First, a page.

Optical Sciences

Biomolecules and nanostructures

The Optical Sciences group studies the interaction of light and matter at the nanoscale. We do this by exploring ways to shape light and its environment. It's what we call active and passive control. Our current focus is on the interaction of light with biomolecules and nanostructures. We are part of Twente University's Department of Science and Technology and member of the MESA+ institute.
We participate in the EU-COST actions MP1102: Coherent Raman microscopy (MicroCor) and CM1202: Supramolecular photocatalytic water splitting (PERSPECT-H2O)


Skin penetration behavior of lipid-core nanocapsules for simultaneous delivery of resveratrol and curcumin

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Rossana B. Friedrich, Birthe Kann, Karine Coradini, Herman L. Offerhaus, Ruy C.R. Beck, Maike Windbergs
European Journal of Pharmaceutical Sciences
vol. 78 p. 204–213, oct. 12, 2015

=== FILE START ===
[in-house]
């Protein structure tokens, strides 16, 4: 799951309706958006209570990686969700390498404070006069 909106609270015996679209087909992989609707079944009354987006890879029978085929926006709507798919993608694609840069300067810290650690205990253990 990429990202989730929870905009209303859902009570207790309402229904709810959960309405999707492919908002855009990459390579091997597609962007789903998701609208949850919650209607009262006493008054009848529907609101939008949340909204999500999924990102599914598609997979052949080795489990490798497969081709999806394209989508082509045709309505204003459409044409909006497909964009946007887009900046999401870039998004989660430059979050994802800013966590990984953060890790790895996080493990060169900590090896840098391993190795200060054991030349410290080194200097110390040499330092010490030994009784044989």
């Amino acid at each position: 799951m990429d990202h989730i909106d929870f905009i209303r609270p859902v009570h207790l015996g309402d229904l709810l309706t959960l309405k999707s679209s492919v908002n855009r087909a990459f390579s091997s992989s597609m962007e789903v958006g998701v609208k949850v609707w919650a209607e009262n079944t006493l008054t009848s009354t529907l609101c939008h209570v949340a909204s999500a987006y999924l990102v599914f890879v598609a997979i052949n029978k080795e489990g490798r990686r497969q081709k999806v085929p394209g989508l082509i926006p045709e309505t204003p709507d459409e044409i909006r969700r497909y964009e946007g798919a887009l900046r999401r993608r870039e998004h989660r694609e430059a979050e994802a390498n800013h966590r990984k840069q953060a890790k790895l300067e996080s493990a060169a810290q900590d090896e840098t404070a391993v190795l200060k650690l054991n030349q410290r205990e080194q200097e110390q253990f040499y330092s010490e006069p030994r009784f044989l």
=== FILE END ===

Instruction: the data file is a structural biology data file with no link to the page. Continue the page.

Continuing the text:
Polyphenols, which are secondary plant metabolites, gain increasing research interest due to their therapeutic potential. Among them, resveratrol and curcumin are two agents showing antioxidant, anti-inflammatory, antimicrobial as well as anticarcinogenic effects. In addition to their individual therapeutic effect, increased activity was reported upon co-delivery of the two compounds. However, due to the poor water solubility of resveratrol and curcumin, their clinical application is currently limited. In this context, lipid-core nanocapsules (LNC) composed of an oily core surrounded by a polymeric shell were introduced as drug carrier systems with the potential to overcome this obstacle. Furthermore, the encapsulation of polyphenols into LNC can increase their photostability. As the attributes of the polyphenols make them excellent candidates for skin treatment, the aim of this study was to investigate the effect of co-delivery of resveratrol and curcumin by LNC upon topical application on excised human skin. In contrast to the formulation with one polyphenol, resveratrol penetrated into deeper skin layers when the co-formulation was applied. Based on vibrational spectroscopy analysis, these effects are most likely due to interactions of curcumin and the stratum corneum, facilitating the skin absorption of the co-administered resveratrol. Furthermore, the interaction of LNC with primary human skin cells was analyzed encountering a cellular uptake within 24 h potentially leading to intracellular effects of the polyphenols. Thus, the simultaneous delivery of resveratrol and curcumin by LNC provides an intelligent way for immediate and sustained polyphenol delivery for skin disease treatment.
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